Virtual private network (VPN) providers will be required to register and preserve user information for at least five years, the Ministry of Electronics and Information Technology’s Indian Computer Emergency Response Team (CERT-In) has said in an order that will come into force on June 28 — unless the government delays due to slow down in its compliance. The decision is aimed to help “coordinate response activities as well as emergency measures with respect to cybersecurity incidents” in the country. Here’s all you need to know about the move.
In an eight-page directive that was issued last week, CERT-In said that the order has been taken into consideration under the sub-section (6) of section 70B of the Information Technology Act, 2000. It said that VPN service providers — alongside data centres, virtual private server (VPS) providers, and cloud service providers — will be required to register and maintain accurate information of their services for five years or longer “as mandated by the law after any cancellation or the registration as the case may be”.
The user information includes the valid names of subscribers, period of subscribing to the service, IPs allotted to and being used, email address and IP address as well as accurate time recorded during the registration, purpose of subscribing, validated address and contact numbers, and ownership pattern of the subscribers signing into the service.
In case of any incident, the service providers will be bound to furnish the information as called for by CERT-In.
Failing to give the information or non-compliance with the order may invite “punitive action” under sub-section (7) of the section 70B of the IT Act, 2000 and other laws as applicable, the national agency said.
Although the exact reason for the order has not yet been given, CERT-In claimed that the issued directions would help “address the identified gaps and issues” to provide incident response measures.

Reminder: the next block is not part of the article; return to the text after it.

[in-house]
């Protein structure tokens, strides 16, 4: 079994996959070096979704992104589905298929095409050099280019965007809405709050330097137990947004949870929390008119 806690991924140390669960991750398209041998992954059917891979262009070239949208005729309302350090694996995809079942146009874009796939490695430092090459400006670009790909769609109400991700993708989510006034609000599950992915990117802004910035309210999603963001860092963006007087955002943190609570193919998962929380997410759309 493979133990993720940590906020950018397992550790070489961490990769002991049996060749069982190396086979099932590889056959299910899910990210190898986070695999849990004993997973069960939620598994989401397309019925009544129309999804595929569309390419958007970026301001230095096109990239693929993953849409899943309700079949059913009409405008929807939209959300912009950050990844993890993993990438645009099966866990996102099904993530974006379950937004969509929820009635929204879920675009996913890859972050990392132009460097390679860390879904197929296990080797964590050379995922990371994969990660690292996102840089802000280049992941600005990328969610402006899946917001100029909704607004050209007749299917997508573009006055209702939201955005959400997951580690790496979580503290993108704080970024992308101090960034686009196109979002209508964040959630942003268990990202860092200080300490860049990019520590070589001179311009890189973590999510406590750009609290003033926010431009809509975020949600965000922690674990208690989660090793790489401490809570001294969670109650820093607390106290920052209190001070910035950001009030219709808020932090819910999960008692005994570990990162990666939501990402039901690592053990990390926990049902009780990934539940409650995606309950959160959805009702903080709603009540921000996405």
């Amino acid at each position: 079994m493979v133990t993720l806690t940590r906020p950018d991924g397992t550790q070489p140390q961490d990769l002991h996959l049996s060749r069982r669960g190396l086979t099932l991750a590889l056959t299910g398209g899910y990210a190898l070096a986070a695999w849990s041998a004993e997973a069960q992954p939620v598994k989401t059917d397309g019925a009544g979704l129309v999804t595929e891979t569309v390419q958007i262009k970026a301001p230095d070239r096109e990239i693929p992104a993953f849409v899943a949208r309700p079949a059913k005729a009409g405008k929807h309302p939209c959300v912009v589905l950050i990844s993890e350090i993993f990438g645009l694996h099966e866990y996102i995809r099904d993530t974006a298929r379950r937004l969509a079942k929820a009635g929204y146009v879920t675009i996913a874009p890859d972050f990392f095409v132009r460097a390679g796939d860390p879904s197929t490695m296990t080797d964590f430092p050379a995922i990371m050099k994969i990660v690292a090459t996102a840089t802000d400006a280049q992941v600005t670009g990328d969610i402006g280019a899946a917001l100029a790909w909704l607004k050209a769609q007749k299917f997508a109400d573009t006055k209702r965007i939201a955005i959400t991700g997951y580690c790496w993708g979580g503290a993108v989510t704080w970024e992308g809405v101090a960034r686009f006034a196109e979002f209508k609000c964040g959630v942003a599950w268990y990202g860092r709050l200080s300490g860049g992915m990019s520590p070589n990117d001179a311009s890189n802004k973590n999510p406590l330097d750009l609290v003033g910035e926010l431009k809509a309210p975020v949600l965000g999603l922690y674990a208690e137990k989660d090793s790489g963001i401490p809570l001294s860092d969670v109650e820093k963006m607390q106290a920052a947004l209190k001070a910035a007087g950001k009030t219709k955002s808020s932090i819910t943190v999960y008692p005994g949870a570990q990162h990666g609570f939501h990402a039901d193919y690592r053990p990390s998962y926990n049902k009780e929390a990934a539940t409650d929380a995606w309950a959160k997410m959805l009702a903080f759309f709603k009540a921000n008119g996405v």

The growth of India’s Internet base is playing an important role in the expansion of cybersecurity incidents in the country. One of the key reasons for such issues is the lack of awareness among the general public on how they should avoid becoming a prey for cybercriminals. Organisations including government departments are also not active in fixing security loopholes. For this, the ministry’s agency is making it mandatory for service providers, intermediaries, data centres, body corporate, and government departments to report vulnerabilities to CERT-In within six hours.
However, directing VPN providers to collect and share information of their subscribers is strange as the prime purpose of getting a VPN service is to avoid leaving any traces behind. Most VPN companies follow no-logs practices and often actively promote that they don’t keep users’ activity data, though some of them collect anonymised analytics data to troubleshoot and fix connection failures.
In such a scenario, it is unclear how some of the world’s popular VPN service providers will be able to comply with the government’s order. It is also not clear whether the directions will be applicable to all service providers or the ones who are based in India.
The order will come into effect from late June, though there could be some delay in its implementation as most players are likely to take time in complying with the given directions. The same order also made it mandatory for crypto exchanges in the country to store user data for at least five years.
Notably, this is not the first time when we are seeing VPN service providers coming into the limelight in the country. A parliamentary panel last year urged the government to permanently block VPNs to restrict cybercrimes. Telecom operators including Reliance Jio was also seen restricting access to certain VPN services and proxy websites in the country in 2019.